JAXA the Japanese Space Agency is going to launch its H-II Transfer Vehicle (HTV)-6 at 8:26 a.m. EST / 13:26 UTC.
About the mission: Loaded with more than 4.5 tons of supplies, water, spare parts and experiment hardware for the six-person station crew, the unpiloted cargo spacecraft, named “Kounotori” – the Japanese word for white stork – will set sail on a four-day flight to the station. Also aboard the resupply vehicle are six new lithium-ion batteries and adapter plates that will replace the nickel-hydrogen batteries currently used on the station to store electrical energy generated by the station’s solar arrays. These will be installed during a series of spacewalks currently scheduled in January.
On Tuesday, Dec. 13, the HTV-6 will approach the station from below, and slowly inch its way toward the complex. Expedition 50 Commander Shane Kimbrough of NASA and Flight Engineer Thomas Pesquet of ESA (European Space Agency) will operate the station’s Canadarm2 robotic arm from the station’s cupola to reach out and grapple the 12-ton spacecraft and install it on the Earth-facing side of the Harmony module, where it will spend more than five weeks. Flight Engineer Peggy Whitson of NASA will monitor HTV-6 systems during the rendezvous and grapple.
The launch of Progress 65 a resupply mission to the ISS was beautiful. Things went awry about the time for the third stage. Communications with the spacecraft was lost at 383 seconds into the flight – Don’t worry this was an autonomous flight, no people were aboard the spacecraft and the International Space Station has plenty of supplies.
ROSCOSMOS — “According to preliminary information, the contingency took place at an altitude of about 190 km over remote and unpopulated mountainous area of the Republic of Tyva. The most of cargo spacecraft fragments burned in the dense atmosphere. ” – link.
Coverage of the Soyuz launch to the ISS with Astronauts Thomas Pesquet of ESA (European Space Agency), Oleg Novitskiy of the Russian space agency Roscosmos, and Peggy Whitson of NASA heading to the International Space Station.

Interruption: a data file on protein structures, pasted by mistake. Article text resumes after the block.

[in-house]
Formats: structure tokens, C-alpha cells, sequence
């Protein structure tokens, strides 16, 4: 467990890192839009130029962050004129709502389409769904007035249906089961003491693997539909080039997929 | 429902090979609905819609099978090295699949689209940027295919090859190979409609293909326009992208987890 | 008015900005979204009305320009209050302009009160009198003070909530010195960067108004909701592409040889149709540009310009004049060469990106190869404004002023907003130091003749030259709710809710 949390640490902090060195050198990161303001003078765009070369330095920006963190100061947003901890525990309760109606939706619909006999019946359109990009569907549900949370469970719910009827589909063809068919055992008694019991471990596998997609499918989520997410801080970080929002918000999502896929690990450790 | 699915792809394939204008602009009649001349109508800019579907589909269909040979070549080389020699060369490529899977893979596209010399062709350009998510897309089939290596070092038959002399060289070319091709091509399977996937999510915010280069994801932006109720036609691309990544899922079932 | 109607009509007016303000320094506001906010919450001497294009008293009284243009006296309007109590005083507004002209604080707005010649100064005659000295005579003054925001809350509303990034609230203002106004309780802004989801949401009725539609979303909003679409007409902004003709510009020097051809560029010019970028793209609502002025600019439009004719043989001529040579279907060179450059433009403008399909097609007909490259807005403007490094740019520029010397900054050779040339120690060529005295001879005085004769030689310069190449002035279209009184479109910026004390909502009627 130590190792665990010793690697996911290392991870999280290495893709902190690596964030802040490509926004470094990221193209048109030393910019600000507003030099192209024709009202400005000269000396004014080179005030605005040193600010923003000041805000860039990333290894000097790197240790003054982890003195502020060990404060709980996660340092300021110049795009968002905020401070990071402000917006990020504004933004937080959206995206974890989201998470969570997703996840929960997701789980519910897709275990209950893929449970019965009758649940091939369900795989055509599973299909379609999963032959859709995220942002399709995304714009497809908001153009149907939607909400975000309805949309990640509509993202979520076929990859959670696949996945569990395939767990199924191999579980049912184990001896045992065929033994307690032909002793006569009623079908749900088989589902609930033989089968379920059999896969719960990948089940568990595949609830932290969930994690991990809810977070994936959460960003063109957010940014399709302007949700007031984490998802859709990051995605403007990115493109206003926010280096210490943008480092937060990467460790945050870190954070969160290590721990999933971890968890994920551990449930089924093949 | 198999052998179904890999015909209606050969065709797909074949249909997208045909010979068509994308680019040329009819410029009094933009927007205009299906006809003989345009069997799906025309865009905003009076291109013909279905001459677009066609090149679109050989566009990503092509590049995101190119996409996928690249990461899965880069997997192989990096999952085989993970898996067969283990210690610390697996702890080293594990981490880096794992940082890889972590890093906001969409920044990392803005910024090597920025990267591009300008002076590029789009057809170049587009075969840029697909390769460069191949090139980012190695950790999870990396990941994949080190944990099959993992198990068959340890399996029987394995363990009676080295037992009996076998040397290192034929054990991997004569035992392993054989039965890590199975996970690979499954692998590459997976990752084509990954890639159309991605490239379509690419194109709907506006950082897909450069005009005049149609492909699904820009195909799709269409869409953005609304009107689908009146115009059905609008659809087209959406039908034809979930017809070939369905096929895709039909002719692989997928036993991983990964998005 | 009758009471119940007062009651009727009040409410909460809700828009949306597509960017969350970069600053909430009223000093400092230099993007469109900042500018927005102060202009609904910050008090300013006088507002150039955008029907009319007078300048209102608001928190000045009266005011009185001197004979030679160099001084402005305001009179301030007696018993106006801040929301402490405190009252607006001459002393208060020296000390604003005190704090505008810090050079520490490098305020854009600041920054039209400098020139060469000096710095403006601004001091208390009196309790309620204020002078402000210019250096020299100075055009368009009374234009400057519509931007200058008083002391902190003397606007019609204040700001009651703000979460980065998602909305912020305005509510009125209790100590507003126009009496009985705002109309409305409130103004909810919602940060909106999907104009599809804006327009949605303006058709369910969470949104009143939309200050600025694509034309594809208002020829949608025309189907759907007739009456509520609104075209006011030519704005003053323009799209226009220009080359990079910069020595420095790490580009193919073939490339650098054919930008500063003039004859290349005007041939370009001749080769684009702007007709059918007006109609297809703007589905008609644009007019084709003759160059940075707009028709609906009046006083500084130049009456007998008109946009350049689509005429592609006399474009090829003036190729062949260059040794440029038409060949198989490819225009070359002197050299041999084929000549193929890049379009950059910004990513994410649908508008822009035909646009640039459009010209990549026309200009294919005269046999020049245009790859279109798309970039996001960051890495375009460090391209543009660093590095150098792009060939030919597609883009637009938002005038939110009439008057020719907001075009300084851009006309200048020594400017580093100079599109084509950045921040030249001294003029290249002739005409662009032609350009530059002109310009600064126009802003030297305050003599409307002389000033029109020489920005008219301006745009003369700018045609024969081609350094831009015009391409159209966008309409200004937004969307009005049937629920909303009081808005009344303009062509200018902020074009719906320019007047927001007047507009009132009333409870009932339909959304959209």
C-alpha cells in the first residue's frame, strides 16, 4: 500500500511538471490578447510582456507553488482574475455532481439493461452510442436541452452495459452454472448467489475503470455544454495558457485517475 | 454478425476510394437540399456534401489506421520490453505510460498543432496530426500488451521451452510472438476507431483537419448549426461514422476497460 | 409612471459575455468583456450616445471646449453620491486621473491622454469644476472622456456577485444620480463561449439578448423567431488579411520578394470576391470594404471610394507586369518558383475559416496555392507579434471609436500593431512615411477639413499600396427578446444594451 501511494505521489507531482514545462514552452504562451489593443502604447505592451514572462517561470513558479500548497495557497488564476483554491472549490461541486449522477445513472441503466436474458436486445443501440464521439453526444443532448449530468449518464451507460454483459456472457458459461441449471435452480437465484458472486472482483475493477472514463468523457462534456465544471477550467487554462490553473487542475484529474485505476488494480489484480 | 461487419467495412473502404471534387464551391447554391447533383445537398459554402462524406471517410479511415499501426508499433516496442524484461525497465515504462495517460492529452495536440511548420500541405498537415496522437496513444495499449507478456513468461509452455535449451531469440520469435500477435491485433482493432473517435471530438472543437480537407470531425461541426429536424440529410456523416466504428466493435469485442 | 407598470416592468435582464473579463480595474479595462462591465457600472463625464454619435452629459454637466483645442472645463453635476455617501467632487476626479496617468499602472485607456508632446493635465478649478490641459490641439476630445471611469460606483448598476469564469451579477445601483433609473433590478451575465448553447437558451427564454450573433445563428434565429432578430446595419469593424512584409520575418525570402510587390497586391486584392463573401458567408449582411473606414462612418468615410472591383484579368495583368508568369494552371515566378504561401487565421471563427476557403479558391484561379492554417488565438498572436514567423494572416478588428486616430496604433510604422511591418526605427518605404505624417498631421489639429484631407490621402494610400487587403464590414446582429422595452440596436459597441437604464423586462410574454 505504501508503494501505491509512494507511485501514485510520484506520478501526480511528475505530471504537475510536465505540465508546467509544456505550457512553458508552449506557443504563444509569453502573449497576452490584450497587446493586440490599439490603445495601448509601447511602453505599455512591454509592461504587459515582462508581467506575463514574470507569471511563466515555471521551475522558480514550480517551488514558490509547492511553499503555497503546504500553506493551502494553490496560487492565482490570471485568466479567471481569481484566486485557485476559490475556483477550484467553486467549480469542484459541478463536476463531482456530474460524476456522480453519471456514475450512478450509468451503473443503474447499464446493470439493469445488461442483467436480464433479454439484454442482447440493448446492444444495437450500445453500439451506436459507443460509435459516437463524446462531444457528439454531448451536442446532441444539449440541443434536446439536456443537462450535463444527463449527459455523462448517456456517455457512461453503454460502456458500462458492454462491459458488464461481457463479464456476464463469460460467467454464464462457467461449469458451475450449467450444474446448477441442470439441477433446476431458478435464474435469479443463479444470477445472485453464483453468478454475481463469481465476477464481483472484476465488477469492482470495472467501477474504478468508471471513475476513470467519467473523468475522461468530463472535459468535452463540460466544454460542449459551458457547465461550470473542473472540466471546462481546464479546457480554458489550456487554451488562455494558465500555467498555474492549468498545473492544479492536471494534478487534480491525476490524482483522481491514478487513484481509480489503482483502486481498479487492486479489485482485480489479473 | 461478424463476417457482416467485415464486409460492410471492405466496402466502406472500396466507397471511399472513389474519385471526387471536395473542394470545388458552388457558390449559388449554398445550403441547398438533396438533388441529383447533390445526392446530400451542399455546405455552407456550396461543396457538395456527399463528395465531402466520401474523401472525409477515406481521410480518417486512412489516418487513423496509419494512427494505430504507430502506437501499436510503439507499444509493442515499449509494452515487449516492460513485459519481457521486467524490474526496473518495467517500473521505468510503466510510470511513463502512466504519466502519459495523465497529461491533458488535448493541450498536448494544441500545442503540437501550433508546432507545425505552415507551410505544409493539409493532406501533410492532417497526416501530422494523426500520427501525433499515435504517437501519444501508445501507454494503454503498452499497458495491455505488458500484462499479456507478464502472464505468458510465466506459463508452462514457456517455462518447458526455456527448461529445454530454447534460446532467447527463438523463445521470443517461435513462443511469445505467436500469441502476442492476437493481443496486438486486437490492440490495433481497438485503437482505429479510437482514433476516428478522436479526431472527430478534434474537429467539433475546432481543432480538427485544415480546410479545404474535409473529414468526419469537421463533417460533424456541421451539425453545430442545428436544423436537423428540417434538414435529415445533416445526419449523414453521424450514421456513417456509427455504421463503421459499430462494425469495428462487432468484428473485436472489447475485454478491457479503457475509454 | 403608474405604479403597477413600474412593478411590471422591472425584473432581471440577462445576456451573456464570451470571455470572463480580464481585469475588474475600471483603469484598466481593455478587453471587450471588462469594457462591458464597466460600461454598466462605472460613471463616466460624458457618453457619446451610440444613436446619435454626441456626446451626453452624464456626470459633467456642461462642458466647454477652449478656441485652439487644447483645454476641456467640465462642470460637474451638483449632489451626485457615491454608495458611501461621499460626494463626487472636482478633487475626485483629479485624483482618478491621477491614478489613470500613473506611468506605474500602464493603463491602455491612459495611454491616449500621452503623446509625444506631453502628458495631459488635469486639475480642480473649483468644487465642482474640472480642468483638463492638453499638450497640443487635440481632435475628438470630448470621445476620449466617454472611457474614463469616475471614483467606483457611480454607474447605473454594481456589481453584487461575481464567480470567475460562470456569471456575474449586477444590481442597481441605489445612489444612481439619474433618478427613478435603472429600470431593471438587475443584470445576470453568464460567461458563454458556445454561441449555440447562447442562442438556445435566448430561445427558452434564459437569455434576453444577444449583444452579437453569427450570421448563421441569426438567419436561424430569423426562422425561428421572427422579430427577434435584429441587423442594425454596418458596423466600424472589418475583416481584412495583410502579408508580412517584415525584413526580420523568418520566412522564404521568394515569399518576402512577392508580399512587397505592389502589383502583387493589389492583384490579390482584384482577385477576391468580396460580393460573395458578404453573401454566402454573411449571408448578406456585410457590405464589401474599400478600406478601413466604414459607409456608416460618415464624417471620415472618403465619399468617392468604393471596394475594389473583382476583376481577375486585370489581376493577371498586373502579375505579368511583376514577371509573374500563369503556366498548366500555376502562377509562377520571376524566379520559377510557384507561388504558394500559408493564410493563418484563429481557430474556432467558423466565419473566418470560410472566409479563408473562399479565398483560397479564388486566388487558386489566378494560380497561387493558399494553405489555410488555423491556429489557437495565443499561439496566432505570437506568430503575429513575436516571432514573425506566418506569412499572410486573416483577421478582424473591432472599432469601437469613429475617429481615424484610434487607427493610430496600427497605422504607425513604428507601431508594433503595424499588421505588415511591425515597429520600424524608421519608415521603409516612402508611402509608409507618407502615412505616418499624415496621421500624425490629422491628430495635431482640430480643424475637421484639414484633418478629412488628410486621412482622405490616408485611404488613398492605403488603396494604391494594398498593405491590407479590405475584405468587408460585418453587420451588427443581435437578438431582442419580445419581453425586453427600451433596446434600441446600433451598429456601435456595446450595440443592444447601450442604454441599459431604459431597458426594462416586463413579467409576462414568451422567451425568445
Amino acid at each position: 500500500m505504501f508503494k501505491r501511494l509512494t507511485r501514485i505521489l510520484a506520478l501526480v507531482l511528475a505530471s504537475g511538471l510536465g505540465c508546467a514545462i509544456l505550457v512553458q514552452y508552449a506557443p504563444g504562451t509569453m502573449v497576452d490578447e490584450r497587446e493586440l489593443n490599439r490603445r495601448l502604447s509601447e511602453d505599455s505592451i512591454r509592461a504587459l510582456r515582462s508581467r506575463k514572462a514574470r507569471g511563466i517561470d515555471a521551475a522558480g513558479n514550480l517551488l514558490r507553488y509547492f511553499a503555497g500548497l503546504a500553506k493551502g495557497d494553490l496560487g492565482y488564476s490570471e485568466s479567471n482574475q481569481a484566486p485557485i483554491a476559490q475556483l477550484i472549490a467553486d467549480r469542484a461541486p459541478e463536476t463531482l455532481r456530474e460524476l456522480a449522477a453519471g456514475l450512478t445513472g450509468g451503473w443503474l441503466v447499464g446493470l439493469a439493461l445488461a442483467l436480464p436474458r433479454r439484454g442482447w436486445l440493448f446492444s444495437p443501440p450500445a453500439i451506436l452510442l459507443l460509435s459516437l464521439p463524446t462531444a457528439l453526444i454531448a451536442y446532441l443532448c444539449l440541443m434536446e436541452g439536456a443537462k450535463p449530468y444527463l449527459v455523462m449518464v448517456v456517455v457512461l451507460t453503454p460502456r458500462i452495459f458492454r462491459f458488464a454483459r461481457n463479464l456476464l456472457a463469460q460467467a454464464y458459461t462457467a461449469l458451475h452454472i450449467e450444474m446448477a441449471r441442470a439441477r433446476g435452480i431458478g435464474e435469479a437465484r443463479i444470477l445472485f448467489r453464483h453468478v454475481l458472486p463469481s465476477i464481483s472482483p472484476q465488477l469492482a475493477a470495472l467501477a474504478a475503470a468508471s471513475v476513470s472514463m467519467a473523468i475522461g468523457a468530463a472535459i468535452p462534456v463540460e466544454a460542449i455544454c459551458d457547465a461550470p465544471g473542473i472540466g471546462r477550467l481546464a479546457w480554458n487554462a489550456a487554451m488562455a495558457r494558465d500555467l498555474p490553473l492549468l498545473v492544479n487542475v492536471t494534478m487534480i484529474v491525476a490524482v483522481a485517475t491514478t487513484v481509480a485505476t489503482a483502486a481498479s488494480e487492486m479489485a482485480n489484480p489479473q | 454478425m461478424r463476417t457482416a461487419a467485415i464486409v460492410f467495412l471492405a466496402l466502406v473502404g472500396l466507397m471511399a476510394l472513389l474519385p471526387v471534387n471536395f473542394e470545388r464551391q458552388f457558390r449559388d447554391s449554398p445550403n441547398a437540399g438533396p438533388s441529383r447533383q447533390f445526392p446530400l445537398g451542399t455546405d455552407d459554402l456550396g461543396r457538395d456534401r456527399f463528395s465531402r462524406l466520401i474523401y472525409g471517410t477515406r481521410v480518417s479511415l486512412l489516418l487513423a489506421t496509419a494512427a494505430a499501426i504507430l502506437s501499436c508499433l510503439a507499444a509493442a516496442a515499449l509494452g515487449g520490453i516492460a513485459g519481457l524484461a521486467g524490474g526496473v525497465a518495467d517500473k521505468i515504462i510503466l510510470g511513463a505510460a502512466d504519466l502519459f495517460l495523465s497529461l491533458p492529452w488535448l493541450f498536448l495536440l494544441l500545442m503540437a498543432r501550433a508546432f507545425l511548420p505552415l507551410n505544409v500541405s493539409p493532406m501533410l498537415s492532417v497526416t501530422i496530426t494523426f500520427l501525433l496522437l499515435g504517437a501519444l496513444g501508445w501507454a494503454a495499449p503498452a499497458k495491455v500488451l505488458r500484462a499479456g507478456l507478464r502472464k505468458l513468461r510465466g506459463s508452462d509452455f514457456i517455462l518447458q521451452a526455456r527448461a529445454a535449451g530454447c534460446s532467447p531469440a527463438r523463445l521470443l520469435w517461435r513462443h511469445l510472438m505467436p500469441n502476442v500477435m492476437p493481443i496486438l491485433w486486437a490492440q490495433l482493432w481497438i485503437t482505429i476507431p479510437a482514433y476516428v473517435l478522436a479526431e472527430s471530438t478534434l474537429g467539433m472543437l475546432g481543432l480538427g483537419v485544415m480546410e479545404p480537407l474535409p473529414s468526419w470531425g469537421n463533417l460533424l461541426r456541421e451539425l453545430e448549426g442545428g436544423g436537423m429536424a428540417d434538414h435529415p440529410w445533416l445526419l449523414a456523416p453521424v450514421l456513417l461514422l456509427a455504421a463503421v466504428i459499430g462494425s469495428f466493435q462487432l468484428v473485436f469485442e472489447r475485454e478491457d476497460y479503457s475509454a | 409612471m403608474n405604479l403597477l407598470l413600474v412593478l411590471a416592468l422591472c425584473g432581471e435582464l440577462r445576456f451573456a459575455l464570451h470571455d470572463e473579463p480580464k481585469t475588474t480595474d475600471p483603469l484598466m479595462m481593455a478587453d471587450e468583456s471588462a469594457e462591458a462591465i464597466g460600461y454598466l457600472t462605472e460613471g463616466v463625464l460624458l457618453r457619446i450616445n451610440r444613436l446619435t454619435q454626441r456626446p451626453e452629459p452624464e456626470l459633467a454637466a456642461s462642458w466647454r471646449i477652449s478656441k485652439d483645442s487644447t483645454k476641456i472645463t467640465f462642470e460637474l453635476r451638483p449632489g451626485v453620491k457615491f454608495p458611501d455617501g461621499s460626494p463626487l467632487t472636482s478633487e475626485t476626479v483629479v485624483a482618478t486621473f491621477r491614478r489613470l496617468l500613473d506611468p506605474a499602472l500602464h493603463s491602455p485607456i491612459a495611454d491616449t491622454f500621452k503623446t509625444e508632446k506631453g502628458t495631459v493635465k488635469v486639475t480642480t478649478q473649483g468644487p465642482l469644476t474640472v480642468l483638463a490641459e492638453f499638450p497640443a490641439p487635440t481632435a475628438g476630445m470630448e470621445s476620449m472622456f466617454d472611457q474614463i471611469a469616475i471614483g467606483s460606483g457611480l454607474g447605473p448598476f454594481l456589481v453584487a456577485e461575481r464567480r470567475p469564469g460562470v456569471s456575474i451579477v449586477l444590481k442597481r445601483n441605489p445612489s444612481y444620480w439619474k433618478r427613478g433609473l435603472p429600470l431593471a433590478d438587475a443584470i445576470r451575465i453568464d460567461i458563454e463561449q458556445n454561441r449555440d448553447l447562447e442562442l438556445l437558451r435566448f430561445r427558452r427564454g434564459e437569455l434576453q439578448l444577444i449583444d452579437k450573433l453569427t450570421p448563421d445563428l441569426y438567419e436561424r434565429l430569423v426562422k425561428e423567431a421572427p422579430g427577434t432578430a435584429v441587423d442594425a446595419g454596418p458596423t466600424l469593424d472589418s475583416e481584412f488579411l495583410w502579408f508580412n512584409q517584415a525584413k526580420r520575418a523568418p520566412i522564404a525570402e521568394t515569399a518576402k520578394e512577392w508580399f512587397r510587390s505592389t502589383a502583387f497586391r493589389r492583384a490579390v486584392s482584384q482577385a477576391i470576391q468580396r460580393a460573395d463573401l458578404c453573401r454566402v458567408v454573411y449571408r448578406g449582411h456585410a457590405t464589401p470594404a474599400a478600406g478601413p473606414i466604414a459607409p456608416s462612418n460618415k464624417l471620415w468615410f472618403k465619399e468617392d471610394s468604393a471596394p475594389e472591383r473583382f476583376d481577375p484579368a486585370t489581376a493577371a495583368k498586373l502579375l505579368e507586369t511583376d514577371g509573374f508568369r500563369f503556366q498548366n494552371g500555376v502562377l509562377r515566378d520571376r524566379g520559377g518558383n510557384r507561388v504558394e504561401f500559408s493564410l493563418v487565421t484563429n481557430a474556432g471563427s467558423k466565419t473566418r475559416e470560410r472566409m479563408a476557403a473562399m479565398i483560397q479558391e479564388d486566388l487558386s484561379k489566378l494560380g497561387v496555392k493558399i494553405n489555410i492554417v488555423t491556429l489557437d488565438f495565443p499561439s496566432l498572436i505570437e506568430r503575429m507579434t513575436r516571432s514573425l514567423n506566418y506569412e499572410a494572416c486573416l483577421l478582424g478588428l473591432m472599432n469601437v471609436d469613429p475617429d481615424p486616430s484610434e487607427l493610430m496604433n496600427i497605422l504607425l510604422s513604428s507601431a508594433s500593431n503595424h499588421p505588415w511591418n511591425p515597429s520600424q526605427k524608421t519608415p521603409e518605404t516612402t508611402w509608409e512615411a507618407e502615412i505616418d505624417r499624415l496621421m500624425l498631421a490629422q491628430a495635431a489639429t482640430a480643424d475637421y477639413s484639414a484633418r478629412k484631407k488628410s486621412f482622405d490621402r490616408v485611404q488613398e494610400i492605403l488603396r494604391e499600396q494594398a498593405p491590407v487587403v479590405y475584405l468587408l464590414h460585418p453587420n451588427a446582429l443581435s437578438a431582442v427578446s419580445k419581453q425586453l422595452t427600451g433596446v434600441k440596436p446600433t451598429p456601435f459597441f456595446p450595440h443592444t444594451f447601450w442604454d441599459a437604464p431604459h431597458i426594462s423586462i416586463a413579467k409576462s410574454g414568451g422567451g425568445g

I hope to have a link up and running by 19:30 UTC.
Another great image from NASA/Bill Ingalls
NASA astronaut Peggy Whitson, Oleg Novitskiy of the Russian space agency Roscosmos, and Thomas Pesquet of ESA (European Space Agency) will launch Thursday, Nov. 17, for a six-month stay aboard the International Space Station.
Prelaunch activities will air through Nov. 16, and live launch coverage will begin at 2:30 p.m. EST Nov. 17, on NASA Television and the agency’s website. The crew of Expedition 50/51 will launch at 3:20 p.m. (2:20 a.m. Nov. 18, Baikonur time) from the Baikonur Cosmodrome in Kazakhstan.
After launching, the crew members will travel for two days before docking to the space station’s Rassvet module at 5 p.m. Saturday, Nov. 19. NASA TV coverage of the docking will begin at 4:15 p.m. Hatches between the Soyuz and station will open at approximately 7:35 p.m., and the arriving crew will be welcomed by Expedition 50 Commander Shane Kimbrough of NASA and Roscosmos cosmonauts Sergey Ryzhikov and Andrey Borisenko, who have been aboard the complex since October. NASA TV coverage of hatch opening and welcoming ceremonies will begin at 6:45 p.m.
During their stay aboard the orbital complex, Whitson will become the first woman to command the space station twice. Her first tenure as commander was in 2007, when she became the first woman to hold this post. Whitson has an advanced degree in biochemistry, and prior to her selection as an astronaut candidate in 1996, she served in prominent medical science research and supervisory positions at NASA.
The soon-to-be six crew members of Expedition 50 will contribute to hundreds of experiments in biology, biotechnology, physical science and Earth science aboard humanity’s only microgravity laboratory. The crew is scheduled to return to Earth next spring.
The DigitalGlobe WorldView-4 satellite was launched atop a United Launch Alliance Atlas V rocket on Friday, 11 November from Vandenberg Air Force Base in California. There were also seven CubeSats oboard have a look at the United Launch Alliance Mission Overview page.
Launching from: Mid-Atlantic Regional Spaceport’s Pad OA at NASA’s Wallops Flight Facility in Virginia
People living in the US somewhere near the mid-Atlantic area can see Antares on the way up. The maps below from NASA show the angle of elevation too look and about how long after lift off it will take to be visible. Credit: Orbital ATK via NASA